Thurston Moore is in the unenviable position of being dissected both by Academics and cheap gossips. So, I don't need to guess why he hooked up with a death metal crew, or why he records with people half his age, or whatever else- I bet he misses the days when he was just a punk, who knew more than what he was accredited to know.
So, it's a little surprising to hear how much this new record sounds like Sonic Youth. It would fit right in with what I consider the best era for Sonic Youth, too- from EVOL to Daydream Nation. The opener "Speak to the Wild" sounds like a companion piece to "Shadow of a Doubt", and it never really goes too far from that. Which, nostalgia and all, is fine by me. Sure, there aren't the squalling, screaming freakouts, and yes, the playing is far, far more confident, but still, this is a callback to just before the year that Punk broke- so I'll bet the academics, and the gossips both have a field day over it. If I'm Thurston, I have no idea why I'd invite that. Even on Matador's site, they talk about his Academic credentials, and given that the band behind him has both Deb Googe from MBV and Steve Shelley from Sonic Youth- the gossips are probably going to talk about how much Kim is missed. I foresee some mixed reviews, to say the least.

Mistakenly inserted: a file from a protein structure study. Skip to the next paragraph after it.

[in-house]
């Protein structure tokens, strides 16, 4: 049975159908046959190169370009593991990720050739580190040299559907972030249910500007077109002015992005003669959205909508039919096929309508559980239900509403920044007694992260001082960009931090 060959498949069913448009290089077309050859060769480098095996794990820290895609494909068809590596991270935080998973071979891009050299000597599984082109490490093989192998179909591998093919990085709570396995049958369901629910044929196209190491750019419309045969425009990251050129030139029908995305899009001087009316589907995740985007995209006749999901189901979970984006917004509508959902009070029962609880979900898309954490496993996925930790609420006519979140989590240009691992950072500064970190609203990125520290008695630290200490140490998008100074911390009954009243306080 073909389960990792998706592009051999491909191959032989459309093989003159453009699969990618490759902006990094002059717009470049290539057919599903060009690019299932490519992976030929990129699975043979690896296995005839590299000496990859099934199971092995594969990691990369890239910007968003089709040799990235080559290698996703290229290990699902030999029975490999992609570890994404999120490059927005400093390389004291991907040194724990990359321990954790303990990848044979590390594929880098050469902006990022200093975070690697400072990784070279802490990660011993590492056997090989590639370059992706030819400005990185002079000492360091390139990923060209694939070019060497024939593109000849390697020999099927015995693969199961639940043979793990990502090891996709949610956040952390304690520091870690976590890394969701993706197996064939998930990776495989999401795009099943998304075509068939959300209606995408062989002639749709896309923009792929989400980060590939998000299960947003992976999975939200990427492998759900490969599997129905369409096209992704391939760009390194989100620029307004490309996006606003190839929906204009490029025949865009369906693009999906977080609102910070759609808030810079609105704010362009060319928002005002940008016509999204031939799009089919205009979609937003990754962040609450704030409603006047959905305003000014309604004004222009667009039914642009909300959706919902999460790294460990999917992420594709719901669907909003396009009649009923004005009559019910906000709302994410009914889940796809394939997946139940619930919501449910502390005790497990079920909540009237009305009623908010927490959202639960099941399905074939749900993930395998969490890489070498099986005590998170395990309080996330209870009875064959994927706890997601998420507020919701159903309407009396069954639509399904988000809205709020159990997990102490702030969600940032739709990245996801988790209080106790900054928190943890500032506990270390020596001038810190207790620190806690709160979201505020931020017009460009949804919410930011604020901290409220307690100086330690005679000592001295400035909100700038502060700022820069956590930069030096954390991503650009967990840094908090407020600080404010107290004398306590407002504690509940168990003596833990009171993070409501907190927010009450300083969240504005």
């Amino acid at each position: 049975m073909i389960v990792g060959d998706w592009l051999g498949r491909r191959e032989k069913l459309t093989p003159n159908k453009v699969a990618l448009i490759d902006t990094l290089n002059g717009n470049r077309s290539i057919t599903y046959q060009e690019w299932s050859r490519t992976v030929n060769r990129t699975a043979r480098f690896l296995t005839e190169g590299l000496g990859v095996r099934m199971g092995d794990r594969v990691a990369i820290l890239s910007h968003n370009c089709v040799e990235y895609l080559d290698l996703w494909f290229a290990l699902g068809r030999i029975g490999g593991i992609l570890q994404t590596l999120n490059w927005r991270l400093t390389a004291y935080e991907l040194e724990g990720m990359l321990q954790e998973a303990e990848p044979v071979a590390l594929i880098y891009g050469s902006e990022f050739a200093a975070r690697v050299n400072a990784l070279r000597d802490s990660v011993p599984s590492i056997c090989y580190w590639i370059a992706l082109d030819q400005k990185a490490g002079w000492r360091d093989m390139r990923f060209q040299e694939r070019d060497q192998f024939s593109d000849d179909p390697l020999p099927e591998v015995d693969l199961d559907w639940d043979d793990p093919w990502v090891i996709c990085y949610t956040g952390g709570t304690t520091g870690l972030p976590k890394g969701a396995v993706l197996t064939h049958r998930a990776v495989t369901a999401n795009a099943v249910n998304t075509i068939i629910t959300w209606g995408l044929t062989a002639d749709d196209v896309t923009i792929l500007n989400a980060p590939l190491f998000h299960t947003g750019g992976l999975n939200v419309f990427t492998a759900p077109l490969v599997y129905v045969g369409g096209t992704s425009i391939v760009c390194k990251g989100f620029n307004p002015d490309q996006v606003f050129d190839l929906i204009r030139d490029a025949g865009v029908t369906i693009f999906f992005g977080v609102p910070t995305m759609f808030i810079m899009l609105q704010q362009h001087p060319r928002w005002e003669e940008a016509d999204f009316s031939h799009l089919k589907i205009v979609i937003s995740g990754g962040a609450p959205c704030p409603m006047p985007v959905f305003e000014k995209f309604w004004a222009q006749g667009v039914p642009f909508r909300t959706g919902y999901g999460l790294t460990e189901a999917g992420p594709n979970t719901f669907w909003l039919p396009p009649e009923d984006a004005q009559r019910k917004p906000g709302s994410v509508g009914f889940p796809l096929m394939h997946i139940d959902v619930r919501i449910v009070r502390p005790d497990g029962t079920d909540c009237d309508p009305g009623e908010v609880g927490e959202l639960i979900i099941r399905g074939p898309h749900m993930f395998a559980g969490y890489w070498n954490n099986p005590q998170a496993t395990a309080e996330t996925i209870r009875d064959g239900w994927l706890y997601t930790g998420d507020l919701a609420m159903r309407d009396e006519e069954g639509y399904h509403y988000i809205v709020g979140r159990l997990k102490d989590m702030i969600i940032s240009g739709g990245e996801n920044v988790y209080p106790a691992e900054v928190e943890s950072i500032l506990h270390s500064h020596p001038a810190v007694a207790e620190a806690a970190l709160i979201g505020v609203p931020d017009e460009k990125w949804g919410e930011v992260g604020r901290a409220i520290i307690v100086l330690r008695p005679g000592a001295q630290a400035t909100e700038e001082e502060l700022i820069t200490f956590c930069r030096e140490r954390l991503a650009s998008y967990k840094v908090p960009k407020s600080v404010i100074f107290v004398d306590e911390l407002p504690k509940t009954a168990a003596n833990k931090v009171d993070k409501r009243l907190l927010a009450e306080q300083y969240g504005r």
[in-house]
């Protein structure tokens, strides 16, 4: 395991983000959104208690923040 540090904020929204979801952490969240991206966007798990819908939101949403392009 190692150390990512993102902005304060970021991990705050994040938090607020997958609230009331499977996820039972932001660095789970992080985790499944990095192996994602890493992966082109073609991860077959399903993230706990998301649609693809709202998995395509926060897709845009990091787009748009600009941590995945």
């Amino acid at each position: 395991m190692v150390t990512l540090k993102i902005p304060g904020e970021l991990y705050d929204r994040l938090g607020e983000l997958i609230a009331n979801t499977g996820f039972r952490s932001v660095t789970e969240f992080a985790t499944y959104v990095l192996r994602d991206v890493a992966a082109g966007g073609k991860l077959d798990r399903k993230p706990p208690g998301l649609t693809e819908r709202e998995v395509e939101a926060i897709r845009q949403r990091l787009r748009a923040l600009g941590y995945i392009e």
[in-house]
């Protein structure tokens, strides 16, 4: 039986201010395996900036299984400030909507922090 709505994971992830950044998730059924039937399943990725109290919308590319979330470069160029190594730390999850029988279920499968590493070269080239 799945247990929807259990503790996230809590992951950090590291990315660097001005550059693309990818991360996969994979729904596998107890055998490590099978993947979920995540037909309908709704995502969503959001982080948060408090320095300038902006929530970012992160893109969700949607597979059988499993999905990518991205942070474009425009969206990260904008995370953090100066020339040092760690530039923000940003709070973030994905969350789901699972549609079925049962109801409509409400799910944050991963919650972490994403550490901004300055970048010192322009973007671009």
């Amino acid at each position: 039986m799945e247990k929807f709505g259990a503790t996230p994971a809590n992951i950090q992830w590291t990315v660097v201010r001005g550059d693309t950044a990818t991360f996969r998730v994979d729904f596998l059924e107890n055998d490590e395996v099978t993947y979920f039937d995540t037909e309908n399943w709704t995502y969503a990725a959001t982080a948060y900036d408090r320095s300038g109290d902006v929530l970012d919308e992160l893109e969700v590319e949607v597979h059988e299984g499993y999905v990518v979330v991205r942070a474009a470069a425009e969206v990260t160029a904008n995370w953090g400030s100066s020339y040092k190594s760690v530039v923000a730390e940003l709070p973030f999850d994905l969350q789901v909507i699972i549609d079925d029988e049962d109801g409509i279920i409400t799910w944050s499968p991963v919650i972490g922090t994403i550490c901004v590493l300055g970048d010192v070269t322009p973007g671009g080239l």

I'm no critic. I don't even like music critics all that much. So, I'm just speaking as a fan, but I think Art doesn't have to be born of pain- I think it just needs feeling- both in the sense of conviction, and in the sense of emotion. This record has both. That means more to me than the theoretical underpinnings of tracks like "The Best Day"- although they might be there- I just dig the Classic Rock-as-done-by-Wire hooks in the riff . I don't care if Forever More is about his new girlfriend- although it might be- I just enjoy the interplay between two jaguars. That's enough heathen joy for me, and I don't need any more explanation or justification than that.

Wednesday, October 22, 2014

Mark Lanegan -Phantom Radio